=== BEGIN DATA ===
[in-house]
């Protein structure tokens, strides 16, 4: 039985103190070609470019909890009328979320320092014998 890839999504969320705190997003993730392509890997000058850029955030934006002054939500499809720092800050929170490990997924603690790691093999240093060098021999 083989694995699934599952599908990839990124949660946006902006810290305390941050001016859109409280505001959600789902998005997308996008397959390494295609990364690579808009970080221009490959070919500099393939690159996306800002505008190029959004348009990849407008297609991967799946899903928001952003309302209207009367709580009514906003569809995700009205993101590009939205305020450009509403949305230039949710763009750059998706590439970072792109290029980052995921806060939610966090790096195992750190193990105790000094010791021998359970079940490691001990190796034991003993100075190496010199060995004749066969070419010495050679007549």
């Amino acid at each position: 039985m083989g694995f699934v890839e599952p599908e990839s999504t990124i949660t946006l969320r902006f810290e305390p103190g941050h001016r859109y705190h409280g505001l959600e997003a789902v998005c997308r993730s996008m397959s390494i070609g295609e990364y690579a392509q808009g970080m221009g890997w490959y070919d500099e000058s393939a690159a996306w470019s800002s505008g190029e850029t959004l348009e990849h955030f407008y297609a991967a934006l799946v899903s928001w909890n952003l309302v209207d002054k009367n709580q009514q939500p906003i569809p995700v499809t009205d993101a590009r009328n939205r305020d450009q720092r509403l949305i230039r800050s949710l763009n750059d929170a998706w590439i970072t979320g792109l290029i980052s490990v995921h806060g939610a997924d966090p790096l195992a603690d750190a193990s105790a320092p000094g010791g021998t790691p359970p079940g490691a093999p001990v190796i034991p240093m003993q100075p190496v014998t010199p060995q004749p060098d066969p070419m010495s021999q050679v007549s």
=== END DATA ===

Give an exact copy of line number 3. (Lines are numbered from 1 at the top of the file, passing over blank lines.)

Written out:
């Amino acid at each position: 039985m083989g694995f699934v890839e599952p599908e990839s999504t990124i949660t946006l969320r902006f810290e305390p103190g941050h001016r859109y705190h409280g505001l959600e997003a789902v998005c997308r993730s996008m397959s390494i070609g295609e990364y690579a392509q808009g970080m221009g890997w490959y070919d500099e000058s393939a690159a996306w470019s800002s505008g190029e850029t959004l348009e990849h955030f407008y297609a991967a934006l799946v899903s928001w909890n952003l309302v209207d002054k009367n709580q009514q939500p906003i569809p995700v499809t009205d993101a590009r009328n939205r305020d450009q720092r509403l949305i230039r800050s949710l763009n750059d929170a998706w590439i970072t979320g792109l290029i980052s490990v995921h806060g939610a997924d966090p790096l195992a603690d750190a193990s105790a320092p000094g010791g021998t790691p359970p079940g490691a093999p001990v190796i034991p240093m003993q100075p190496v014998t010199p060995q004749p060098d066969p070419m010495s021999q050679v007549s």